May 27, 2024

Attachments

The Frontline Scorecard – Diagnosing the disaster resilience of health systems

STORY HIGHLIGHTS

  • A new report by the Global Facility for Disaster Reduction and Recovery (GFDRR) presents a tool for conducting an initial broad-based assessment of the resilience of a country’s health system to disasters and climate change.
  • Disaster resilience not only depends on the robustness of the health system, but also on its seamless integration with a country’s emergency management and infrastructure systems.
  • Operational examples, notably from Belize, demonstrate how the Scorecard can guide the direction for more in-depth technical assistance, and thus help with identifying and prioritizing concrete actions for building resilience.

Frequent natural shocks, exacerbated by climate change, pose profound challenges for health systems, and the health systems’ ability to provide reliable care. Belize, a small coastal country in Central America, is at the forefront of such risks. In 2022, Category 2 Hurricane Lisa forced many private health practices to shut down in Belize City, increasing demand for services from the public and private-public sectors. Most patients were moved to Karl Heusner Memorial Hospital (KHMH) in Belize City, which is the country’s only tertiary health facility, putting additional strain on already scarce resources. The risks may intensify in the coming years: KHMH itself is not designed to withstand hurricanes stronger than Category 2. Belize City, entirely below sea level, faces a heightened flood risk, and KHMH is situated in a particularly vulnerable flood zone.

The World Bank collaborates with countries to strengthen the resilience of health systems against climate change and disasters. GFDRR’s thematic area on Climate and Disaster Risk Management for Health Systems supports these efforts through technical assistance such as the Frontline report which sets out five priority areas that are essential for disaster preparedness of health systems:

  1. Foundations: Strengthening the capacity of health systems to manage routine demands is a prerequisite for increasing their resilience to shocks.
  2. Health care facilities: It is imperative that facilities are equipped to handle surge in demand during emergencies and protected against shocks, such as earthquakes or floods.
  3. Health care systems: The coordination of regional and system-level responses, along with the implementation of flexible solutions are key during emergencies.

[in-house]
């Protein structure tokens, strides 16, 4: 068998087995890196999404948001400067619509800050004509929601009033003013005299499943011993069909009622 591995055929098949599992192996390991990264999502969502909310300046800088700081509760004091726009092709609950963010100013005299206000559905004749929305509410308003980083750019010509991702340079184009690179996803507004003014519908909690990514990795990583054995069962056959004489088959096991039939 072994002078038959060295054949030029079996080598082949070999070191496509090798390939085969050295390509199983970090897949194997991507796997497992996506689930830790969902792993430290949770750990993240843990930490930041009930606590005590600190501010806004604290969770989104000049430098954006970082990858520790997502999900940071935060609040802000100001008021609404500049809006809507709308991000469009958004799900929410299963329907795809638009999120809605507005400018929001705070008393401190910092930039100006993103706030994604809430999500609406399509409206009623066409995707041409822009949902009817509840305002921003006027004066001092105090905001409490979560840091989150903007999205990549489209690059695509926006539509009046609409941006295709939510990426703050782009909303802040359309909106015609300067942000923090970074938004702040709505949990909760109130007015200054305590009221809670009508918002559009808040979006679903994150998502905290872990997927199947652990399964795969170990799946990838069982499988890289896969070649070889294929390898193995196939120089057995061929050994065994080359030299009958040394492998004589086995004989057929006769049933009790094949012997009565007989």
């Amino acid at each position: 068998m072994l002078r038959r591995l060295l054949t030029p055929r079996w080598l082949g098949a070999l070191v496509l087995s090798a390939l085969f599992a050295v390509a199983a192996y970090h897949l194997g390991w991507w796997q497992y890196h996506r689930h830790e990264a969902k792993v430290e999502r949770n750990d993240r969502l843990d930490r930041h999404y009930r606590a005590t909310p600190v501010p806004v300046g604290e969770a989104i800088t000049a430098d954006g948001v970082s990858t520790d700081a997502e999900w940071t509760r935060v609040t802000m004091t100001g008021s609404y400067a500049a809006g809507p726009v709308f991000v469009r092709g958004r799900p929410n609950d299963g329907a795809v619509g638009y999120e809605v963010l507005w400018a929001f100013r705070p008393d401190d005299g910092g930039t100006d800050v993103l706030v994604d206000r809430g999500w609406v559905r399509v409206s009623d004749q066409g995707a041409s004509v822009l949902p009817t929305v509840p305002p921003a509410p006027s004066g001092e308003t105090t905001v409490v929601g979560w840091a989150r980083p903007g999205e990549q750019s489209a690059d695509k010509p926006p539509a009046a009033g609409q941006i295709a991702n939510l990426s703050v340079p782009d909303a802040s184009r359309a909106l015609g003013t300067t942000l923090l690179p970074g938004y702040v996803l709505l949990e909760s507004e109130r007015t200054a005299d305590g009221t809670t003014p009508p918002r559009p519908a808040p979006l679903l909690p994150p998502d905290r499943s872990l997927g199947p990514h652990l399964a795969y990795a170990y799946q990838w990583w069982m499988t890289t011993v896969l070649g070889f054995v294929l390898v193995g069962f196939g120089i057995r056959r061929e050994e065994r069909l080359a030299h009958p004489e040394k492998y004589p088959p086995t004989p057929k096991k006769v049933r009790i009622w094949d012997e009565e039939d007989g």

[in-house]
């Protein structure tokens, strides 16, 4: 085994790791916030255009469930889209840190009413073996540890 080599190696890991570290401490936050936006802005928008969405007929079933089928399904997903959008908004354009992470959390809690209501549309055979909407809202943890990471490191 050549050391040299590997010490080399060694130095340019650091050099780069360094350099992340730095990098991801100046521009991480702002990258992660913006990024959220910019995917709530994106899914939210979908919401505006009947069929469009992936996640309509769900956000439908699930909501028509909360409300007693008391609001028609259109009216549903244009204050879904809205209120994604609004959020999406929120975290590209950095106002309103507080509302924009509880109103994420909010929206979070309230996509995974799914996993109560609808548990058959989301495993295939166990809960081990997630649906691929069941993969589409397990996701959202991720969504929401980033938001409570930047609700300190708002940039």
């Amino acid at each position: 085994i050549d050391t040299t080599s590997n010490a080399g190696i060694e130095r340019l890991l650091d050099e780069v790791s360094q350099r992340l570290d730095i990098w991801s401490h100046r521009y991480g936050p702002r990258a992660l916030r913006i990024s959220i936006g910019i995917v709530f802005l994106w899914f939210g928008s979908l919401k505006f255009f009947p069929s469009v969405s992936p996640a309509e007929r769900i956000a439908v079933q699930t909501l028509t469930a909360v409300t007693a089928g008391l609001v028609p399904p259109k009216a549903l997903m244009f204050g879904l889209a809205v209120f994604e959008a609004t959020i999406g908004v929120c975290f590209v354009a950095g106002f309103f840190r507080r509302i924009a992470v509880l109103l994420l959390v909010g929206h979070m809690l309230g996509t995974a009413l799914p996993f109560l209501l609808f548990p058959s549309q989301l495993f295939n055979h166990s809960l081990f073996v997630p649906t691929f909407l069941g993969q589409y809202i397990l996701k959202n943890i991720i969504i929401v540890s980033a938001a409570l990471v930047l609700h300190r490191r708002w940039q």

4. National emergency management: The health sector’s crisis response should be synchronized with emergency management systems, including civil protection and risk financing.
  5. Quality infrastructure: Resilient water, electricity, transport, and digital infrastructure are indispensable for the delivery of effective health services.

The recently published Frontline Scorecard report for disaster resilient health systems converts the report’s principles into a data-driven, country-specific gap analysis to identify major risks and potential areas for action. Targeting low- and middle-income countries, the scorecard serves as an initial step towards pinpointing and prioritizing investments, reforms, and topics for further examination. To achieve this, the Frontline Scorecard evaluates over 80 distinct indicators across the different priority areas to identify pressing gaps and opportunities for improvement. These indicators are evaluated using data from multinational institutions—including the World Bank, the World Health Organization (WHO), and Organization for Economic Cooperation and Development (OECD)— as well as national public reports, and other reputable sources in health, disaster risk reduction, emergency response, and infrastructure.

The newly released Frontline Scorecard report introduces its methodological foundations and showcases its application in Belize, demonstrating how health system planners and disaster risk management agencies can build on its insights to identify areas to strengthen resilience and disaster risk management. The operational benefits of the Scorecard —such as speed, reliability, flexibility, and broad applicability— are highlighted by its ability to provide rapid insights, thanks to its development from reliable sources and capability for customization.

This scorecard approach has already been piloted in several countries, including Peru, Colombia and Belize, to identify priority actions for building health system resilience. The case study of Belize, detailed in the new Frontline Scorecard report, illustrates how this assessment can guide the focus of more in-depth technical assistance – and thus inform decisions on the allocation of resources to critical elements of a health system’s disaster preparedness strategy. The analysis involved a structured review of data and policy documents, complemented by on-site visits and consultations with experts. The key findings highlight the urgent needs for routine maintenance of health facilities, enhancing supply chain and storage systems, nationwide standardization and implementation of emergency protocols, and the establishment of uniform standards and procedures for medical staff.

Through these efforts, GFDRR supports World Bank teams and partner governments in uncovering opportunities to build resilience, marking a crucial first step towards policy adaptation and investments in shock-resilient health systems.

This report was made possible with the financial support from the Japan-Bank Program for Mainstreaming Disaster Risk Management in Developing Countries under the Global Facility for Disaster Reduction and Recovery (GFDRR).

link

Leave a Reply

Your email address will not be published. Required fields are marked *